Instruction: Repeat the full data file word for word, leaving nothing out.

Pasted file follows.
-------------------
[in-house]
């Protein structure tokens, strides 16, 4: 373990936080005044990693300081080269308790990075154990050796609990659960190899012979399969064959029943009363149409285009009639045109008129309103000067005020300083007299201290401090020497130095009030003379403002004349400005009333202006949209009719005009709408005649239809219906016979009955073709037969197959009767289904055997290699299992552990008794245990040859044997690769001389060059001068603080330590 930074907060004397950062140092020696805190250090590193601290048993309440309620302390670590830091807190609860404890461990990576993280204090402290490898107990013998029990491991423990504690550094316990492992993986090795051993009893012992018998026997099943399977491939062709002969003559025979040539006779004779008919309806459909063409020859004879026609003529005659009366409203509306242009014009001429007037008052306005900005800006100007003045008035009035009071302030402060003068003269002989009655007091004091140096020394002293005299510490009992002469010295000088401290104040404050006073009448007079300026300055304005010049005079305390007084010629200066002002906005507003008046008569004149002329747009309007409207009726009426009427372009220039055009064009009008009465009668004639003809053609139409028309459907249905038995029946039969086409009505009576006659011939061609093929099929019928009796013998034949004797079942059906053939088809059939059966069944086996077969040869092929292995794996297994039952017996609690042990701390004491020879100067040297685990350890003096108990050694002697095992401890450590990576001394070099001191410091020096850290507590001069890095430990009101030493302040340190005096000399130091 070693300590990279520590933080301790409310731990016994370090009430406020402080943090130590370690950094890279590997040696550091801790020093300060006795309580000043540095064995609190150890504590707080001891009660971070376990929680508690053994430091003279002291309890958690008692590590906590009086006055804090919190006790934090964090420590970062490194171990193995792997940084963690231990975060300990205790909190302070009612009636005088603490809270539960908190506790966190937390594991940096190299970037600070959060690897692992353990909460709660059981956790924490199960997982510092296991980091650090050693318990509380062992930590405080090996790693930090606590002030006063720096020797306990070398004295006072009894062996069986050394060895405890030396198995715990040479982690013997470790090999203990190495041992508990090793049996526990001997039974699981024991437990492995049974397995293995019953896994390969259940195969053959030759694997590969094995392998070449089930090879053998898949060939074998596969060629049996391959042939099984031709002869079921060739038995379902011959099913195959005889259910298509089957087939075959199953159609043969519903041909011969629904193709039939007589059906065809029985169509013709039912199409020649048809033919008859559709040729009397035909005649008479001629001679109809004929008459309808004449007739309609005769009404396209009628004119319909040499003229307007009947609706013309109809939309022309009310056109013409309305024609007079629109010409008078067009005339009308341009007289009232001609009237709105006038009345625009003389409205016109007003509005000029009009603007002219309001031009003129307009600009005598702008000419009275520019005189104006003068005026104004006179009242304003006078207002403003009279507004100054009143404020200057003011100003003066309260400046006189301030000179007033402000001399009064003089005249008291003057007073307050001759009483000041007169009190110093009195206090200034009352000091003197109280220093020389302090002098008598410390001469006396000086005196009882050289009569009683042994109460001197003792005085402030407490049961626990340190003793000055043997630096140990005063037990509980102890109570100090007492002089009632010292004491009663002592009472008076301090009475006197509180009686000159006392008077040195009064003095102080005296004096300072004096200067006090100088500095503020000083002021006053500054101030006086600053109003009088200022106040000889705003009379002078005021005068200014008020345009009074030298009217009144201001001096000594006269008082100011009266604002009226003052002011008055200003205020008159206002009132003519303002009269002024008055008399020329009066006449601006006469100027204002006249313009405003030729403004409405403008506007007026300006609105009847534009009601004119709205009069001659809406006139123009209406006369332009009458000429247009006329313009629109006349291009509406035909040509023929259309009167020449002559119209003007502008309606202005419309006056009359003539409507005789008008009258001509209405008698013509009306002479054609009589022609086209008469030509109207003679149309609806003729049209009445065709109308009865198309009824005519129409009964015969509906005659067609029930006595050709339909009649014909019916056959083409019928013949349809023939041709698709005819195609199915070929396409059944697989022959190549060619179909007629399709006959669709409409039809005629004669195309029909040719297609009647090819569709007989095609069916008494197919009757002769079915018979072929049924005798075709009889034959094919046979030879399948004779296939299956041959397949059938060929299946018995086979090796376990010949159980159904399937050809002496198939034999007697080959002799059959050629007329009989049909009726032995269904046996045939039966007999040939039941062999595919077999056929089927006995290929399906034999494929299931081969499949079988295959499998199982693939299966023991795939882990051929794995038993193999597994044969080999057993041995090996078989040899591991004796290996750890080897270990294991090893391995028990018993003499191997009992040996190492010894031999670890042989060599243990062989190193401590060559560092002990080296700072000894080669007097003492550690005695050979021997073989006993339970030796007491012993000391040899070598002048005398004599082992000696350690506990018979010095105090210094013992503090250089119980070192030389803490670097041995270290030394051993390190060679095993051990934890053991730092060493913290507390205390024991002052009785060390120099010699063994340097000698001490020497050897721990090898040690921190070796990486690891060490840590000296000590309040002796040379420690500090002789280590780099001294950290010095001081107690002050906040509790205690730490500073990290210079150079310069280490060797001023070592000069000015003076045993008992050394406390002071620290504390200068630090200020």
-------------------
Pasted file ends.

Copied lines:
[in-house]
């Protein structure tokens, strides 16, 4: 373990936080005044990693300081080269308790990075154990050796609990659960190899012979399969064959029943009363149409285009009639045109008129309103000067005020300083007299201290401090020497130095009030003379403002004349400005009333202006949209009719005009709408005649239809219906016979009955073709037969197959009767289904055997290699299992552990008794245990040859044997690769001389060059001068603080330590 930074907060004397950062140092020696805190250090590193601290048993309440309620302390670590830091807190609860404890461990990576993280204090402290490898107990013998029990491991423990504690550094316990492992993986090795051993009893012992018998026997099943399977491939062709002969003559025979040539006779004779008919309806459909063409020859004879026609003529005659009366409203509306242009014009001429007037008052306005900005800006100007003045008035009035009071302030402060003068003269002989009655007091004091140096020394002293005299510490009992002469010295000088401290104040404050006073009448007079300026300055304005010049005079305390007084010629200066002002906005507003008046008569004149002329747009309007409207009726009426009427372009220039055009064009009008009465009668004639003809053609139409028309459907249905038995029946039969086409009505009576006659011939061609093929099929019928009796013998034949004797079942059906053939088809059939059966069944086996077969040869092929292995794996297994039952017996609690042990701390004491020879100067040297685990350890003096108990050694002697095992401890450590990576001394070099001191410091020096850290507590001069890095430990009101030493302040340190005096000399130091 070693300590990279520590933080301790409310731990016994370090009430406020402080943090130590370690950094890279590997040696550091801790020093300060006795309580000043540095064995609190150890504590707080001891009660971070376990929680508690053994430091003279002291309890958690008692590590906590009086006055804090919190006790934090964090420590970062490194171990193995792997940084963690231990975060300990205790909190302070009612009636005088603490809270539960908190506790966190937390594991940096190299970037600070959060690897692992353990909460709660059981956790924490199960997982510092296991980091650090050693318990509380062992930590405080090996790693930090606590002030006063720096020797306990070398004295006072009894062996069986050394060895405890030396198995715990040479982690013997470790090999203990190495041992508990090793049996526990001997039974699981024991437990492995049974397995293995019953896994390969259940195969053959030759694997590969094995392998070449089930090879053998898949060939074998596969060629049996391959042939099984031709002869079921060739038995379902011959099913195959005889259910298509089957087939075959199953159609043969519903041909011969629904193709039939007589059906065809029985169509013709039912199409020649048809033919008859559709040729009397035909005649008479001629001679109809004929008459309808004449007739309609005769009404396209009628004119319909040499003229307007009947609706013309109809939309022309009310056109013409309305024609007079629109010409008078067009005339009308341009007289009232001609009237709105006038009345625009003389409205016109007003509005000029009009603007002219309001031009003129307009600009005598702008000419009275520019005189104006003068005026104004006179009242304003006078207002403003009279507004100054009143404020200057003011100003003066309260400046006189301030000179007033402000001399009064003089005249008291003057007073307050001759009483000041007169009190110093009195206090200034009352000091003197109280220093020389302090002098008598410390001469006396000086005196009882050289009569009683042994109460001197003792005085402030407490049961626990340190003793000055043997630096140990005063037990509980102890109570100090007492002089009632010292004491009663002592009472008076301090009475006197509180009686000159006392008077040195009064003095102080005296004096300072004096200067006090100088500095503020000083002021006053500054101030006086600053109003009088200022106040000889705003009379002078005021005068200014008020345009009074030298009217009144201001001096000594006269008082100011009266604002009226003052002011008055200003205020008159206002009132003519303002009269002024008055008399020329009066006449601006006469100027204002006249313009405003030729403004409405403008506007007026300006609105009847534009009601004119709205009069001659809406006139123009209406006369332009009458000429247009006329313009629109006349291009509406035909040509023929259309009167020449002559119209003007502008309606202005419309006056009359003539409507005789008008009258001509209405008698013509009306002479054609009589022609086209008469030509109207003679149309609806003729049209009445065709109308009865198309009824005519129409009964015969509906005659067609029930006595050709339909009649014909019916056959083409019928013949349809023939041709698709005819195609199915070929396409059944697989022959190549060619179909007629399709006959669709409409039809005629004669195309029909040719297609009647090819569709007989095609069916008494197919009757002769079915018979072929049924005798075709009889034959094919046979030879399948004779296939299956041959397949059938060929299946018995086979090796376990010949159980159904399937050809002496198939034999007697080959002799059959050629007329009989049909009726032995269904046996045939039966007999040939039941062999595919077999056929089927006995290929399906034999494929299931081969499949079988295959499998199982693939299966023991795939882990051929794995038993193999597994044969080999057993041995090996078989040899591991004796290996750890080897270990294991090893391995028990018993003499191997009992040996190492010894031999670890042989060599243990062989190193401590060559560092002990080296700072000894080669007097003492550690005695050979021997073989006993339970030796007491012993000391040899070598002048005398004599082992000696350690506990018979010095105090210094013992503090250089119980070192030389803490670097041995270290030394051993390190060679095993051990934890053991730092060493913290507390205390024991002052009785060390120099010699063994340097000698001490020497050897721990090898040690921190070796990486690891060490840590000296000590309040002796040379420690500090002789280590780099001294950290010095001081107690002050906040509790205690730490500073990290210079150079310069280490060797001023070592000069000015003076045993008992050394406390002071620290504390200068630090200020």